Suit seeks revival of Yucca

Washington’s state government is suing the Obama administration to reverse the president’s policy of abandoning the proposed high level nuclear waste dump at Yucca Mountain.

Named as defendants in the suit are the U.S. Department of Energy, Energy Secretary Steven Chu and the Nuclear Regulatory Commission.

Washington Attorney General Rob McKenna said the shutdown of the Yucca project will cripple cleanup efforts at Hanford, a federal reservation where research during the Manhattan project and nuclear power facilities have created one of the world’s most hazardous sites, surrounded by the “tri-city” communities of Kennewick, Pasco and Richland.

“The people of the tri-cities did their part to help our country fight World War II and the Cold War—and the federal government should honor that sacrifice,” McKenna said in a news release. “The Department of Energy’s move to permanently remove Yucca Mountain as a potential nuclear waste repository—with no identified alternative—significantly sets back cleanup at Hanford and puts our people and our environment at risk.”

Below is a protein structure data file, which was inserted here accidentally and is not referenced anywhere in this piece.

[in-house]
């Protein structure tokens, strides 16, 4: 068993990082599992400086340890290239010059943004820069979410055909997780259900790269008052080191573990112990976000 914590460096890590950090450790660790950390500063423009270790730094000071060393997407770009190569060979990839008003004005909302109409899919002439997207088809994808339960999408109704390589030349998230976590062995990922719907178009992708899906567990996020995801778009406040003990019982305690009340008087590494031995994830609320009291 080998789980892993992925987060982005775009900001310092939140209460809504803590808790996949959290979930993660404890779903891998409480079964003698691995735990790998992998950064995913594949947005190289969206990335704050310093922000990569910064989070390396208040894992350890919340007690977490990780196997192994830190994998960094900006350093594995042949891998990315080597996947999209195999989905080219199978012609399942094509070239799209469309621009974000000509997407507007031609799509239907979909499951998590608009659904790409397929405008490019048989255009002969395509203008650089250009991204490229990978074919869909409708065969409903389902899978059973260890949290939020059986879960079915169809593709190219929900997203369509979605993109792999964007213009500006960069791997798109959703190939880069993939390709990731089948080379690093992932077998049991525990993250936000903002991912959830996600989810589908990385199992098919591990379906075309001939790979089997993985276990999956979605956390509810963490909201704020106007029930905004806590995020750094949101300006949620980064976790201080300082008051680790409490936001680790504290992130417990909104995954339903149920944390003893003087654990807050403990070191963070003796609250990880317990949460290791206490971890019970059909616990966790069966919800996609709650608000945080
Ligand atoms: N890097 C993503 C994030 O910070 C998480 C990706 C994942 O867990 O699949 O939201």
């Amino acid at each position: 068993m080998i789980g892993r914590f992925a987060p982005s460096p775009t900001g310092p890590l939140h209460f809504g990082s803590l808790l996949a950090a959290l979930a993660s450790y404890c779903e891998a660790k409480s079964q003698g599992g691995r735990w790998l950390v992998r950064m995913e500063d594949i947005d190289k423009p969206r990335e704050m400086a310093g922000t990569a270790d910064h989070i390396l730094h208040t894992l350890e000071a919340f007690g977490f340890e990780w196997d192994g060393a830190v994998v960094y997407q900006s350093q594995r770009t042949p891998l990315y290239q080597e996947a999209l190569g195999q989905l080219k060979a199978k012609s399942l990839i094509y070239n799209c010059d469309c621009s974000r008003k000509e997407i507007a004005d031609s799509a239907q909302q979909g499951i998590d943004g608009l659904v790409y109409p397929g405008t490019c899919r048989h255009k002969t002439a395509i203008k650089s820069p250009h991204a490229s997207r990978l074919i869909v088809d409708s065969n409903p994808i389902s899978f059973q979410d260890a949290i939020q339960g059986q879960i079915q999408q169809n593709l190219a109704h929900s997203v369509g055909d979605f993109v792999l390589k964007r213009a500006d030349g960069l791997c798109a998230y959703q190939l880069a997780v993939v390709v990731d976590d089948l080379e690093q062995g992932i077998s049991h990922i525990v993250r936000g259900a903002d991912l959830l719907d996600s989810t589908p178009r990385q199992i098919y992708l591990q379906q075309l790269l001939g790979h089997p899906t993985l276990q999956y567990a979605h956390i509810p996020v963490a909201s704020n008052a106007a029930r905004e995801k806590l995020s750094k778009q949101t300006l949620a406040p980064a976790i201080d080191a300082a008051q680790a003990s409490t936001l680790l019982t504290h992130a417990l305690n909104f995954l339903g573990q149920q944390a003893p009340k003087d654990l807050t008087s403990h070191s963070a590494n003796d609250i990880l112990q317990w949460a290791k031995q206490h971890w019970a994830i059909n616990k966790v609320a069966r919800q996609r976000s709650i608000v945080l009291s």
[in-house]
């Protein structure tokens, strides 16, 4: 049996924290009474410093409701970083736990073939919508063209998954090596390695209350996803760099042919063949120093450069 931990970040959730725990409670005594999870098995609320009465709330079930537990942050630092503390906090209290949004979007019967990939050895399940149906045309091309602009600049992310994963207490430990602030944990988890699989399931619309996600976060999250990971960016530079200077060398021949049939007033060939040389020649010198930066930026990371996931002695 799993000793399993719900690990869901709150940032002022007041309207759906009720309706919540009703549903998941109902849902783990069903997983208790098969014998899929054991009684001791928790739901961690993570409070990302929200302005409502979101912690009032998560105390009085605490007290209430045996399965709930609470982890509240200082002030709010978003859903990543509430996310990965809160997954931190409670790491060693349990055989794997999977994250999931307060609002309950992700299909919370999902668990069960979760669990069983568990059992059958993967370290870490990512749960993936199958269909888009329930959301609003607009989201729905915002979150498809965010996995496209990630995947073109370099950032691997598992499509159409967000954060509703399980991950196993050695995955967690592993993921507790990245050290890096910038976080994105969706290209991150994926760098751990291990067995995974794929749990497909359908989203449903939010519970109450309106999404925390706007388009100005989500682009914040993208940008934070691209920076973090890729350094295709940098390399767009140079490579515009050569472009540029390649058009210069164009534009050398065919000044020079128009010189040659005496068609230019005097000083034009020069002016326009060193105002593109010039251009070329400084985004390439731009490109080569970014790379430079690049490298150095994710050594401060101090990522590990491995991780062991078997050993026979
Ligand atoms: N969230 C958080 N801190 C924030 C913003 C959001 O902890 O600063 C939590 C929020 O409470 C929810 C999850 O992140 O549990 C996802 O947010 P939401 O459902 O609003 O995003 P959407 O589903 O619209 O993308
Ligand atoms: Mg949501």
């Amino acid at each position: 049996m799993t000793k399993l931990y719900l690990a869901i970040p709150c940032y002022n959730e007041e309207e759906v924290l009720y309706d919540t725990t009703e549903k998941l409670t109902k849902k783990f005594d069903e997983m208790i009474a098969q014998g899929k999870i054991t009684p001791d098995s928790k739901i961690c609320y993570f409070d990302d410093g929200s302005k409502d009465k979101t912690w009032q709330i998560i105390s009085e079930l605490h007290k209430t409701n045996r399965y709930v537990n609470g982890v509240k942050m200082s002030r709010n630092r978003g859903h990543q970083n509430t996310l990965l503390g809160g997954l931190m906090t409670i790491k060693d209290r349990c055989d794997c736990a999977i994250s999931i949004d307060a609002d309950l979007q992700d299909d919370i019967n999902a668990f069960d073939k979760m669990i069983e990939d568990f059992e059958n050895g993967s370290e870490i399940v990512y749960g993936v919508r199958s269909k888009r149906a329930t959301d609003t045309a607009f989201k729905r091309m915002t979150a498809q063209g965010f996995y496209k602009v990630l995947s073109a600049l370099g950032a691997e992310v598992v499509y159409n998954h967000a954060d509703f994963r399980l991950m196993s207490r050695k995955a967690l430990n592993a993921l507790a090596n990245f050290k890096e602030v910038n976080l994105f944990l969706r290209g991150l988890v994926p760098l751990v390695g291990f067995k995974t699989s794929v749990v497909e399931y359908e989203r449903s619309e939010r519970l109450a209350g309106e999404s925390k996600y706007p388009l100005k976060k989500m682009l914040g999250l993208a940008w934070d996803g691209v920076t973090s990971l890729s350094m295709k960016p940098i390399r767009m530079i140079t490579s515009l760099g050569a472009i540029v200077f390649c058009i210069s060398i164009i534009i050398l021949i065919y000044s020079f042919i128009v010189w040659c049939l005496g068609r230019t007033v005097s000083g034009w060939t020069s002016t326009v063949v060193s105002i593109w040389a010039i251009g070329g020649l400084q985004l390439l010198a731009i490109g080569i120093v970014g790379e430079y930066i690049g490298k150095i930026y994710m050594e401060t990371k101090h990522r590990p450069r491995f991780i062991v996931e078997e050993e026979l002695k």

Paradoxically, Nevada officials have often used a similar pitch for killing the Yucca program, saying the people of Nevada have already “done their share” for nuclear research by hosting cold war nuclear testing from 1951 to 1992.

On the same day that McKenna filed his suit, the Seattle Times carried an essay by Nevada Attorney General Catherine Cortez Masto that argued Yucca Mountain is not a safe place for the Hanford waste or power plant wastes.

McKenna, a Republican, is one of the state attorneys general suing to stop the Democratic health care plan. In a reversal of roles from the Nevada situation, Washington Gov. Chris Gregoire is trying to use an attorney of her own to block McKenna’s health care suit.